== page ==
Cricket Scoring App Replaces The Scorebook
Some Cricket Images
The i-phone Cricket Scoring App
Well, the day has finally arrived . . . or at least that's how it seems.
Which day am I referring to?
For me, it is the day when one of the last, great, traditional quirks of what is quintessentially Englishness didn't quite bit the dust but you can start to see the teeth marks!
Apple have announced the release of their new app which will allow cricket matches to be scored on an i-phone.
For generation after generation, the art of keeping score of a cricket match has been one of the great iconic activities that defines one of life's greatest, pedantic activities.
Each weekend, from April to September, alongside village greens and municipal grounds up and down these scepterd isles, a small army of pencil wielding enthusiasts (some not so enthusiastic!) have armed themselves with an array of pencils, some coloured and some of the standard, charcoal HB variety, plus a few pens, sharpeners, erasers and other assorted tools, in order to partake in one of the most uniquely quaint activities known to man or woman.
Keeping the cricket score book up to date.
This labour of love (or enforced, voluntary service) has always taken place in a variety of situations.
Sometimes, for those with a pretty well-to-do club, it involves sitting inside a nice, cosy room or building, attached to, alongside, or inside, the pavillion. Often it involves sitting in some form of chair, quite often of the folding variety more commonly seen on the beach, close to the boundary and occasionally, I have seen people keeping score while sitting in their car, close to the edge of the boundary.
Usually there are 2 scorers, one from each side, although there are occasions when, due to manpower (or womanpower) being in short supply, one person will keep score for both teams, usually aided by an enthusiastic army of quite young volunteers, who enthusiastically turn those lovely little number plates at the end of each over to show the progression of runs, wickets and overs.
Any failure on the part of this small army is usually greeted by a call from the field of "scoreboard, please!"
Being scorer is as vital a part of a cricket match as bowling, batting, fielding or umpiring. How many times have we heard the umpire call to the scorers "How many balls to come?" after losing count?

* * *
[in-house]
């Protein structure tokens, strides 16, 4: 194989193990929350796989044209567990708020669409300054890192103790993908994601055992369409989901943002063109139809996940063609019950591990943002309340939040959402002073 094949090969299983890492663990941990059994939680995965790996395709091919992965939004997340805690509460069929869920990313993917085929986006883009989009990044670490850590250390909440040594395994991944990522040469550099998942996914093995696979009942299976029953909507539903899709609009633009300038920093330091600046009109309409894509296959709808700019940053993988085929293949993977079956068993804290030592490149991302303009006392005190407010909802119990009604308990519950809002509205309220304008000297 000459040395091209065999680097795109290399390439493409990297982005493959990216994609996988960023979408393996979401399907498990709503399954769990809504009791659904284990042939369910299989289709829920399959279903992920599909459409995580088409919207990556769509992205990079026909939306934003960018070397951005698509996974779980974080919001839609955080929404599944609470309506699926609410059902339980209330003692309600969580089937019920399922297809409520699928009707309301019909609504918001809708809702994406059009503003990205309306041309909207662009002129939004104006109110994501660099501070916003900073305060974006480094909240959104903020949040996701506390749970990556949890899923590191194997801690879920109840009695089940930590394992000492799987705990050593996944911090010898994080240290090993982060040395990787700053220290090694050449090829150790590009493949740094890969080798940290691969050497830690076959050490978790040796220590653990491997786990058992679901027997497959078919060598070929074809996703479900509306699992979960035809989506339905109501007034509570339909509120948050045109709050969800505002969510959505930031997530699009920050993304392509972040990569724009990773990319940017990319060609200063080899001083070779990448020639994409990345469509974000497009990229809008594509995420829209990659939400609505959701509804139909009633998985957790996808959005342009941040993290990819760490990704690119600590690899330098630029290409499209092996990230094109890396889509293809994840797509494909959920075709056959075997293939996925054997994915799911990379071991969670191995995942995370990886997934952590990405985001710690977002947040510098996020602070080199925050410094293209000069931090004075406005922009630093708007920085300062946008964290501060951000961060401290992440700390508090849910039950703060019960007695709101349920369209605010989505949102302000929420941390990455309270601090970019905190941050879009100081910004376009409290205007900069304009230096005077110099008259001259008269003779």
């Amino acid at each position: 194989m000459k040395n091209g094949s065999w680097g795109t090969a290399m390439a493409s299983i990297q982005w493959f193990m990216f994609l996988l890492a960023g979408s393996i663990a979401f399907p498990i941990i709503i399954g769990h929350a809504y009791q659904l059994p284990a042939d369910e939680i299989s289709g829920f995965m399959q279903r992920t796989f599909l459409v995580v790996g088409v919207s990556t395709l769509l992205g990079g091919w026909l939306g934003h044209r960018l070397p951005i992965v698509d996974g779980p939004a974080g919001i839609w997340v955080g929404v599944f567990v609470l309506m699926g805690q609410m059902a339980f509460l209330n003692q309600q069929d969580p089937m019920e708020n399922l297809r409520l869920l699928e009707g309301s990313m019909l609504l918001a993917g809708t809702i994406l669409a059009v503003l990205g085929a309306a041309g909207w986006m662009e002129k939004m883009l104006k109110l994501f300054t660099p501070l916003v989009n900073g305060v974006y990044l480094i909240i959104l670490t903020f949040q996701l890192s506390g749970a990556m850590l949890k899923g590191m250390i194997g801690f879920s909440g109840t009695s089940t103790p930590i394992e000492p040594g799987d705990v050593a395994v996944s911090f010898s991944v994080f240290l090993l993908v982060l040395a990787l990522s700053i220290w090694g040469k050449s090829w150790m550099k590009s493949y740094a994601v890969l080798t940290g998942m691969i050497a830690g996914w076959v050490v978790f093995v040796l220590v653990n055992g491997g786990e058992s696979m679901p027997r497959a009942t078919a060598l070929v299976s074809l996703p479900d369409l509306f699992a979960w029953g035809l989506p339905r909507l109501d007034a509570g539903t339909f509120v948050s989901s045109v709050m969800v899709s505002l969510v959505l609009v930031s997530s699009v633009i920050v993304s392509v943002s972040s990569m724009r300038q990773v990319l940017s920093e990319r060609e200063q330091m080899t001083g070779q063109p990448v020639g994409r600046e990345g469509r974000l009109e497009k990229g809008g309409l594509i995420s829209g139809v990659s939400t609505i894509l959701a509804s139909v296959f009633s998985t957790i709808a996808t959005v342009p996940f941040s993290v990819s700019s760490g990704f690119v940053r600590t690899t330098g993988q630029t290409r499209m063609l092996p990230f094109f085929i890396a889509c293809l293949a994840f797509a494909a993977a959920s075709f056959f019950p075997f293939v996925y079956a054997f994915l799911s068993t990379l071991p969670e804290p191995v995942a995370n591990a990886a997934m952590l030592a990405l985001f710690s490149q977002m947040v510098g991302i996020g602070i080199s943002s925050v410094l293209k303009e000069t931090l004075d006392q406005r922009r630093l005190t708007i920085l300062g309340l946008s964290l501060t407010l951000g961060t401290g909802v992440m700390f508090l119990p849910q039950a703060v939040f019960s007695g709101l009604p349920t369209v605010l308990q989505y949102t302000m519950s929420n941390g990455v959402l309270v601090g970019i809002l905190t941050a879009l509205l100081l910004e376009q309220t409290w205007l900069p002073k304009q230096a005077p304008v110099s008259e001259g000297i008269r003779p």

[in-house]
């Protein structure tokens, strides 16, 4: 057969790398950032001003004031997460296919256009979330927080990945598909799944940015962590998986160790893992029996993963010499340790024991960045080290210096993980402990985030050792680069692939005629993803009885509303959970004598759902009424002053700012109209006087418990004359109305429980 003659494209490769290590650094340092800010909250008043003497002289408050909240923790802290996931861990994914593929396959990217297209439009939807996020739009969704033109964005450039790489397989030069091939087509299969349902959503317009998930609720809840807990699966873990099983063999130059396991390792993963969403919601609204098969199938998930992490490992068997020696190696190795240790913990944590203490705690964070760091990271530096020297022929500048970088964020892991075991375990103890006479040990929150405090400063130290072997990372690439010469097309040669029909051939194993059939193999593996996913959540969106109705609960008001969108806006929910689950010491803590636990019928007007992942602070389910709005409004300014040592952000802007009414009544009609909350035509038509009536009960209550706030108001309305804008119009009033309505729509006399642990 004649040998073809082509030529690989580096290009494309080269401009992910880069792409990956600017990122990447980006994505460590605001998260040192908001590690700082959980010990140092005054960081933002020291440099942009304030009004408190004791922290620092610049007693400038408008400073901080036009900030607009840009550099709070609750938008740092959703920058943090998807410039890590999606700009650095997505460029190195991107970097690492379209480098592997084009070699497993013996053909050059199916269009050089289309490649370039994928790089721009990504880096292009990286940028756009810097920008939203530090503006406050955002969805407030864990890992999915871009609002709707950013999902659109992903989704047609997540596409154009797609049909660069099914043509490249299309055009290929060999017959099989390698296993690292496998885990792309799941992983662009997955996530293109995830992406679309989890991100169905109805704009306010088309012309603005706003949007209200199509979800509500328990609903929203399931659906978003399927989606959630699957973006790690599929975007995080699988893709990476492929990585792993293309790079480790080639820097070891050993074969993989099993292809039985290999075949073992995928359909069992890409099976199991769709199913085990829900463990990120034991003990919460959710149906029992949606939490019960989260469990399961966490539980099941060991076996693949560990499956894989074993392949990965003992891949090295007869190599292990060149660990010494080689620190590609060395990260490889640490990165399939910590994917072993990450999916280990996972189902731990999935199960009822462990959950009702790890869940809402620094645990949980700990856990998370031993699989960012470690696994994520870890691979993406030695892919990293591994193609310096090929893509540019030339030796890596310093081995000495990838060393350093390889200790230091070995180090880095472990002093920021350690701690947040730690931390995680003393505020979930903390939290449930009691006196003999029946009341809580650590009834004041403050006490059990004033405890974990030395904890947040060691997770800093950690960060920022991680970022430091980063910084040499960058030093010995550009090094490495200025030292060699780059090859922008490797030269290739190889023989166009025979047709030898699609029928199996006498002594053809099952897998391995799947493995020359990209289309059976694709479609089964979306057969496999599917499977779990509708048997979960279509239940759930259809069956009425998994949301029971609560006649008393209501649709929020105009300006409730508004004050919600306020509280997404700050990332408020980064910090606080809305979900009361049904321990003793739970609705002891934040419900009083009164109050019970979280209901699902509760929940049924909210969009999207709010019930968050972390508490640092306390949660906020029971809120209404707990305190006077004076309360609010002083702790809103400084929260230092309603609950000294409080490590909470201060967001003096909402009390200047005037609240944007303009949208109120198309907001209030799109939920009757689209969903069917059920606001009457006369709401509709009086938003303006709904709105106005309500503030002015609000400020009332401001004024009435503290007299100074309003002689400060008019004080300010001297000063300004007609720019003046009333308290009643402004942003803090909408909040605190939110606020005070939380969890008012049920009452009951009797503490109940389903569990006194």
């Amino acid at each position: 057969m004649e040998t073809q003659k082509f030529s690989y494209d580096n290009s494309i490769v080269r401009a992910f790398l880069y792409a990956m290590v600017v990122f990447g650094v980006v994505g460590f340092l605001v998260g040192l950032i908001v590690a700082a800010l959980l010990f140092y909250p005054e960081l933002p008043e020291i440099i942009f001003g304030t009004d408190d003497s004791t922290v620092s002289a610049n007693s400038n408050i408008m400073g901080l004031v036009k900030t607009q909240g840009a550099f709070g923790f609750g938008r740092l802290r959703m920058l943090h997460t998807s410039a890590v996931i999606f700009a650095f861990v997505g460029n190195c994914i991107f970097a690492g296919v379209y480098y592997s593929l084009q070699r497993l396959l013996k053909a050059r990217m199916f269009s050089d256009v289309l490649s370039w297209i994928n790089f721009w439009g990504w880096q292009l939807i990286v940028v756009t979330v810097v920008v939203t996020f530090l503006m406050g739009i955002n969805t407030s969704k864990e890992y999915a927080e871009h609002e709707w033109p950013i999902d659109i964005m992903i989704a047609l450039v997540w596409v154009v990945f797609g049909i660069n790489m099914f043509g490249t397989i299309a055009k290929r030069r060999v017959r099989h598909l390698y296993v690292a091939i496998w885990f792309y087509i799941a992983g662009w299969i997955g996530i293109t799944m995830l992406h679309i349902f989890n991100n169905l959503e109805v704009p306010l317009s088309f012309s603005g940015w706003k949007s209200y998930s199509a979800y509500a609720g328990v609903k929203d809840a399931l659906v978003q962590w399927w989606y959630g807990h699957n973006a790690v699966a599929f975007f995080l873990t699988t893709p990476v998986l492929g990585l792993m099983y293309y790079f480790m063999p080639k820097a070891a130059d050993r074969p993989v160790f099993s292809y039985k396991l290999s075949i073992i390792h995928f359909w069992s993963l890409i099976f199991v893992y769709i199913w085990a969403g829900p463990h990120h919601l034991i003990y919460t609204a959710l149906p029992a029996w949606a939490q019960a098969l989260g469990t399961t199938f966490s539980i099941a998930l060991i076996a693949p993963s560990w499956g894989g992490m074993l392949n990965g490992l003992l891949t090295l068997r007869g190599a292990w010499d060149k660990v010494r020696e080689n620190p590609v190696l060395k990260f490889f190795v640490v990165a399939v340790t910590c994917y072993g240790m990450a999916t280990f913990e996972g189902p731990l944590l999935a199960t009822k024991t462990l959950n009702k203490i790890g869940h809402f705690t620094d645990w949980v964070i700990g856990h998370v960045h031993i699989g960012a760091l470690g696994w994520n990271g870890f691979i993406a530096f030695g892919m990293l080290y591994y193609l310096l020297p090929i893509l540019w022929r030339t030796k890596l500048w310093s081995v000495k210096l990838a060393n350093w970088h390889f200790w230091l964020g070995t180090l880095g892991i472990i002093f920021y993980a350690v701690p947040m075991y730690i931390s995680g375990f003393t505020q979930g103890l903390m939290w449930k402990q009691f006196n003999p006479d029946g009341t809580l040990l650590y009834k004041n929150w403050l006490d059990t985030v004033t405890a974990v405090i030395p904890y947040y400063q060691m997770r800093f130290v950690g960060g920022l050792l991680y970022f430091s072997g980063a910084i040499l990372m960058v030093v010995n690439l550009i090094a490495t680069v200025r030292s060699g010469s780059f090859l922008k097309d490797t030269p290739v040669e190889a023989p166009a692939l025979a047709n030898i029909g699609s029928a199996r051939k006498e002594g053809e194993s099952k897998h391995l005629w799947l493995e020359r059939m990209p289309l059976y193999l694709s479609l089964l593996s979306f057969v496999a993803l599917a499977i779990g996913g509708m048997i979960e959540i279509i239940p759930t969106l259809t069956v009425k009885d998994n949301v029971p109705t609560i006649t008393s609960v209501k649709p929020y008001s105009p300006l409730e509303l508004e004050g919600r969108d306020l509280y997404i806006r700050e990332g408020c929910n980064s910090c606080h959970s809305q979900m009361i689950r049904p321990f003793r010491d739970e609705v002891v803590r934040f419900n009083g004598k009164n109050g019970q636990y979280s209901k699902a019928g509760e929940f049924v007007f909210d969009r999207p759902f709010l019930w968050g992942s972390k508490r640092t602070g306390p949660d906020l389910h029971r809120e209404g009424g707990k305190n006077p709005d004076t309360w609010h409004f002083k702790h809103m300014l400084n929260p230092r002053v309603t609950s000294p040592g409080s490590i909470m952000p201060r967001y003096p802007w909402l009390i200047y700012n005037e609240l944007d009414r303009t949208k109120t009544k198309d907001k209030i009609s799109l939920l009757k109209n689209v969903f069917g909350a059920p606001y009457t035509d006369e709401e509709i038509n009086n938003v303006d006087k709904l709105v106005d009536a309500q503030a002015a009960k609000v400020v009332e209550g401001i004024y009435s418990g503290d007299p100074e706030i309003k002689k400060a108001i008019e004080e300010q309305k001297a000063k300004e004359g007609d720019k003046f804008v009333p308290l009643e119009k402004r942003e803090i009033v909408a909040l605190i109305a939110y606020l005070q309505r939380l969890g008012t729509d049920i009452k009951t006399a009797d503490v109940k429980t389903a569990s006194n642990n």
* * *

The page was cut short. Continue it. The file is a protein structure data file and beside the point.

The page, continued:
A crucial discipline that the score book helps to develop is that of instilling a sense of discipline, duty and concentration in younger players. In fact, keeping the score book up to date is a crucial part of any young player's cricket education.
For a youngster to truly appreciate the game, he or she must understand its rules fully and that includes a good knowldge of no balls, wides, byes and leg byes. The score book provides that education. It also provides the younger player with the chance to work on their basic numeracy skills as well as encouraging a better level of organisation and organised, structured thinking.
The score book, after all, is not some random, haphazard activity. No, there is a sequence in which scores whould be recorded: one for the batsman, one for the bowler and one for the book.
The new cricket score app will, undoubdtedly, change all of that.
Yes, it will be fun, it will be funky and it will be trendy.
The app will keep score and it will also provide instantaneous analysis of batting, bowling, over rates, averages and, no doubt, many other statistics that would, until now, have been achieved by poring over the book with pen, pad and calculator.
For me, this is a sad day.
I have played, coached, managed, umpired and scored and for me, scoring has proved me with as much pleasure and satisfaction as any of the other tasks.
Then again, I AM a mathematician and it is from that perspective that I make my next comments.
You see, once upon a time (not so long, long ago) we used to have, as a society, a number of quaint, but vital ways of encouraging youngsters to develop their skills of concentration, social skills and, crucially, their skills with number. These were card games (whist, rummy etc . .), darts and cricket scoring.
Now, all of those are outside the scope or experience of today's young people and all because of technology.
No doubt, technology has brought us many benefits and a whole range of new types of amusement and entertainment but, somewhere along the way, it has also deprived us of the simple activities that were not only fun, but which also helped people to develop key skills too.
Let us just hope that there are enough taditionalists within the game of cricket, at even the most basic, junior level who will say "Put that away, lad. Here's the score book"